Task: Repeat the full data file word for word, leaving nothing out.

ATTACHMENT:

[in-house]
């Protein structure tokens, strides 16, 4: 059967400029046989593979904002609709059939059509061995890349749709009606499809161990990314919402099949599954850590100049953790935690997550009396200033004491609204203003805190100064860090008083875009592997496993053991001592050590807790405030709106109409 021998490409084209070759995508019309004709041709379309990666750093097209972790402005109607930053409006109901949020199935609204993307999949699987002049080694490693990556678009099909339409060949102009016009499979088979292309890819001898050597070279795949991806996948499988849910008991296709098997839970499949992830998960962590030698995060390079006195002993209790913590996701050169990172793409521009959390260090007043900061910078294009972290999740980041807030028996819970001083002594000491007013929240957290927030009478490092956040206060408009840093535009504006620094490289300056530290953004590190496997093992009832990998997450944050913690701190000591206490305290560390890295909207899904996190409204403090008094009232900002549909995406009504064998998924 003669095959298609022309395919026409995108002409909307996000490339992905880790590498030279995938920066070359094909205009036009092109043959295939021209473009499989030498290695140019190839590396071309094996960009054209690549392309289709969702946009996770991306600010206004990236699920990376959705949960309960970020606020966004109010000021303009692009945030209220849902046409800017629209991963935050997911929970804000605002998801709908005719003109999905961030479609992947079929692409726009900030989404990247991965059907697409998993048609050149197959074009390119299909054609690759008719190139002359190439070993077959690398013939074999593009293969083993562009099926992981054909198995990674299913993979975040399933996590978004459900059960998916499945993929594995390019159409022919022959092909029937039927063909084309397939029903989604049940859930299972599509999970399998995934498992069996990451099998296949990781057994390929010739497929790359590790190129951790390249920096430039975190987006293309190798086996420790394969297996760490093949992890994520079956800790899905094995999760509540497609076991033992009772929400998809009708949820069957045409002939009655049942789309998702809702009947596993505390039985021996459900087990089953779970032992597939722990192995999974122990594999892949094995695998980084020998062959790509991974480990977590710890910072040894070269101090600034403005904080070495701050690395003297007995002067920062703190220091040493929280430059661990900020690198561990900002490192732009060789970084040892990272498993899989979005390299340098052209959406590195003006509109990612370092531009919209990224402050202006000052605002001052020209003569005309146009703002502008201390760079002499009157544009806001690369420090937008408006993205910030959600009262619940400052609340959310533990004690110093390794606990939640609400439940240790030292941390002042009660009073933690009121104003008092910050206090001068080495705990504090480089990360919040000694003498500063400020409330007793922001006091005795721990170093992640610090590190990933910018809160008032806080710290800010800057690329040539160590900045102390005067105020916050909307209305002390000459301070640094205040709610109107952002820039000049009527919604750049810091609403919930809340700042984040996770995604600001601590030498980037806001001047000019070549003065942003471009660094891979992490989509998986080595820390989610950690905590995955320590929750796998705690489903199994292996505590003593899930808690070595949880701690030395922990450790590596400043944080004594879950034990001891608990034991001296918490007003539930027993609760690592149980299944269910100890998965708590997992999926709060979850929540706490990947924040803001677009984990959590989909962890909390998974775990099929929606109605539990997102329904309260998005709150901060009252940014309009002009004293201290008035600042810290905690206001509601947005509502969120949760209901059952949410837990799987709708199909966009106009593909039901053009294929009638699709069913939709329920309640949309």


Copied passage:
[in-house]
């Protein structure tokens, strides 16, 4: 059967400029046989593979904002609709059939059509061995890349749709009606499809161990990314919402099949599954850590100049953790935690997550009396200033004491609204203003805190100064860090008083875009592997496993053991001592050590807790405030709106109409 021998490409084209070759995508019309004709041709379309990666750093097209972790402005109607930053409006109901949020199935609204993307999949699987002049080694490693990556678009099909339409060949102009016009499979088979292309890819001898050597070279795949991806996948499988849910008991296709098997839970499949992830998960962590030698995060390079006195002993209790913590996701050169990172793409521009959390260090007043900061910078294009972290999740980041807030028996819970001083002594000491007013929240957290927030009478490092956040206060408009840093535009504006620094490289300056530290953004590190496997093992009832990998997450944050913690701190000591206490305290560390890295909207899904996190409204403090008094009232900002549909995406009504064998998924 003669095959298609022309395919026409995108002409909307996000490339992905880790590498030279995938920066070359094909205009036009092109043959295939021209473009499989030498290695140019190839590396071309094996960009054209690549392309289709969702946009996770991306600010206004990236699920990376959705949960309960970020606020966004109010000021303009692009945030209220849902046409800017629209991963935050997911929970804000605002998801709908005719003109999905961030479609992947079929692409726009900030989404990247991965059907697409998993048609050149197959074009390119299909054609690759008719190139002359190439070993077959690398013939074999593009293969083993562009099926992981054909198995990674299913993979975040399933996590978004459900059960998916499945993929594995390019159409022919022959092909029937039927063909084309397939029903989604049940859930299972599509999970399998995934498992069996990451099998296949990781057994390929010739497929790359590790190129951790390249920096430039975190987006293309190798086996420790394969297996760490093949992890994520079956800790899905094995999760509540497609076991033992009772929400998809009708949820069957045409002939009655049942789309998702809702009947596993505390039985021996459900087990089953779970032992597939722990192995999974122990594999892949094995695998980084020998062959790509991974480990977590710890910072040894070269101090600034403005904080070495701050690395003297007995002067920062703190220091040493929280430059661990900020690198561990900002490192732009060789970084040892990272498993899989979005390299340098052209959406590195003006509109990612370092531009919209990224402050202006000052605002001052020209003569005309146009703002502008201390760079002499009157544009806001690369420090937008408006993205910030959600009262619940400052609340959310533990004690110093390794606990939640609400439940240790030292941390002042009660009073933690009121104003008092910050206090001068080495705990504090480089990360919040000694003498500063400020409330007793922001006091005795721990170093992640610090590190990933910018809160008032806080710290800010800057690329040539160590900045102390005067105020916050909307209305002390000459301070640094205040709610109107952002820039000049009527919604750049810091609403919930809340700042984040996770995604600001601590030498980037806001001047000019070549003065942003471009660094891979992490989509998986080595820390989610950690905590995955320590929750796998705690489903199994292996505590003593899930808690070595949880701690030395922990450790590596400043944080004594879950034990001891608990034991001296918490007003539930027993609760690592149980299944269910100890998965708590997992999926709060979850929540706490990947924040803001677009984990959590989909962890909390998974775990099929929606109605539990997102329904309260998005709150901060009252940014309009002009004293201290008035600042810290905690206001509601947005509502969120949760209901059952949410837990799987709708199909966009106009593909039901053009294929009638699709069913939709329920309640949309």